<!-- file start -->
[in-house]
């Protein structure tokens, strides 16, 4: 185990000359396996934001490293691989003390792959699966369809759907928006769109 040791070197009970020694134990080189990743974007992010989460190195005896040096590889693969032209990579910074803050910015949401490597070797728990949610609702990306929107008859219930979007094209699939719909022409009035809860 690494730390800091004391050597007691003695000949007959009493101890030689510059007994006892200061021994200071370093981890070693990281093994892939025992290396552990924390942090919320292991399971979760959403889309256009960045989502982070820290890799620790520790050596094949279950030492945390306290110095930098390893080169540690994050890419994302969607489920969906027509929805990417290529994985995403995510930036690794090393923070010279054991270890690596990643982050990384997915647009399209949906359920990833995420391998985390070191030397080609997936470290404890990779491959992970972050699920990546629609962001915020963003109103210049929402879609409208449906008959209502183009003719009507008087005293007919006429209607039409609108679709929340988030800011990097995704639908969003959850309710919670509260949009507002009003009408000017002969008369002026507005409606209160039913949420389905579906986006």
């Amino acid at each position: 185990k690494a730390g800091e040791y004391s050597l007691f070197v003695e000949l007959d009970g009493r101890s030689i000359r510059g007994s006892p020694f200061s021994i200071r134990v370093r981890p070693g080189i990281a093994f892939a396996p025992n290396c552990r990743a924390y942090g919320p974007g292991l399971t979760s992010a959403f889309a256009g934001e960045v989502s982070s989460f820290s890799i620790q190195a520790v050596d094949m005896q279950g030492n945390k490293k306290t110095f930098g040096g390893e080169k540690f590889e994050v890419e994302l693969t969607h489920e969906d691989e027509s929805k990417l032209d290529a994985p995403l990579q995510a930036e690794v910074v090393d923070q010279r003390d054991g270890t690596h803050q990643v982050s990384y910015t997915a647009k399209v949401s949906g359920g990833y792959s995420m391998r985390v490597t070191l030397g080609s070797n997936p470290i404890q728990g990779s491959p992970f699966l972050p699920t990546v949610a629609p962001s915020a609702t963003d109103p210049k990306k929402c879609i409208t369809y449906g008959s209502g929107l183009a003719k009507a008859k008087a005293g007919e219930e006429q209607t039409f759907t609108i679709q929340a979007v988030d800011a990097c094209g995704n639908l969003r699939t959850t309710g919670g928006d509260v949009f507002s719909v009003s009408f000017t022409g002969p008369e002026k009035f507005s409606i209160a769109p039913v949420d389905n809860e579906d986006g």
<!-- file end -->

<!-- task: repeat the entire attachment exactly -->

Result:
[in-house]
């Protein structure tokens, strides 16, 4: 185990000359396996934001490293691989003390792959699966369809759907928006769109 040791070197009970020694134990080189990743974007992010989460190195005896040096590889693969032209990579910074803050910015949401490597070797728990949610609702990306929107008859219930979007094209699939719909022409009035809860 690494730390800091004391050597007691003695000949007959009493101890030689510059007994006892200061021994200071370093981890070693990281093994892939025992290396552990924390942090919320292991399971979760959403889309256009960045989502982070820290890799620790520790050596094949279950030492945390306290110095930098390893080169540690994050890419994302969607489920969906027509929805990417290529994985995403995510930036690794090393923070010279054991270890690596990643982050990384997915647009399209949906359920990833995420391998985390070191030397080609997936470290404890990779491959992970972050699920990546629609962001915020963003109103210049929402879609409208449906008959209502183009003719009507008087005293007919006429209607039409609108679709929340988030800011990097995704639908969003959850309710919670509260949009507002009003009408000017002969008369002026507005409606209160039913949420389905579906986006």
């Amino acid at each position: 185990k690494a730390g800091e040791y004391s050597l007691f070197v003695e000949l007959d009970g009493r101890s030689i000359r510059g007994s006892p020694f200061s021994i200071r134990v370093r981890p070693g080189i990281a093994f892939a396996p025992n290396c552990r990743a924390y942090g919320p974007g292991l399971t979760s992010a959403f889309a256009g934001e960045v989502s982070s989460f820290s890799i620790q190195a520790v050596d094949m005896q279950g030492n945390k490293k306290t110095f930098g040096g390893e080169k540690f590889e994050v890419e994302l693969t969607h489920e969906d691989e027509s929805k990417l032209d290529a994985p995403l990579q995510a930036e690794v910074v090393d923070q010279r003390d054991g270890t690596h803050q990643v982050s990384y910015t997915a647009k399209v949401s949906g359920g990833y792959s995420m391998r985390v490597t070191l030397g080609s070797n997936p470290i404890q728990g990779s491959p992970f699966l972050p699920t990546v949610a629609p962001s915020a609702t963003d109103p210049k990306k929402c879609i409208t369809y449906g008959s209502g929107l183009a003719k009507a008859k008087a005293g007919e219930e006429q209607t039409f759907t609108i679709q929340a979007v988030d800011a990097c094209g995704n639908l969003r699939t959850t309710g919670g928006d509260v949009f507002s719909v009003s009408f000017t022409g002969p008369e002026k009035f507005s409606i209160a769109p039913v949420d389905n809860e579906d986006g």